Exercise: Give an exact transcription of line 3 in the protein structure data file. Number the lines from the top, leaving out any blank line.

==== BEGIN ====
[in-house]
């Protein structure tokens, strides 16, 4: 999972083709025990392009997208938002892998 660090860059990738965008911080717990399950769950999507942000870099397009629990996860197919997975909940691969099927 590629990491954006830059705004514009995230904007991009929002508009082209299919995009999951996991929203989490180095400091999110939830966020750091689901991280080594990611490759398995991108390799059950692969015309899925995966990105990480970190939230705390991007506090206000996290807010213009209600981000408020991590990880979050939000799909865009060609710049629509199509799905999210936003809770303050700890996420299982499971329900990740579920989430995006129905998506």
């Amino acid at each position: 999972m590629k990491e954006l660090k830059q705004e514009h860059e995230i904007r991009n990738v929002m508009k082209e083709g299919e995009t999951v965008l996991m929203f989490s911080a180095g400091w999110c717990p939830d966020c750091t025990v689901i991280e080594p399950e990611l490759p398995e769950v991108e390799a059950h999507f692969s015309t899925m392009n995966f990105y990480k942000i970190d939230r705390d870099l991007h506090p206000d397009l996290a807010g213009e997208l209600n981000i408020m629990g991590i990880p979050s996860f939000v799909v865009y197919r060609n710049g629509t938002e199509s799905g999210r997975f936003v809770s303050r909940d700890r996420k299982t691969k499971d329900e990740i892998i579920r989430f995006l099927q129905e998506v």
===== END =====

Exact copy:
């Amino acid at each position: 999972m590629k990491e954006l660090k830059q705004e514009h860059e995230i904007r991009n990738v929002m508009k082209e083709g299919e995009t999951v965008l996991m929203f989490s911080a180095g400091w999110c717990p939830d966020c750091t025990v689901i991280e080594p399950e990611l490759p398995e769950v991108e390799a059950h999507f692969s015309t899925m392009n995966f990105y990480k942000i970190d939230r705390d870099l991007h506090p206000d397009l996290a807010g213009e997208l209600n981000i408020m629990g991590i990880p979050s996860f939000v799909v865009y197919r060609n710049g629509t938002e199509s799905g999210r997975f936003v809770s303050r909940d700890r996420k299982t691969k499971d329900e990740i892998i579920r989430f995006l099927q129905e998506v």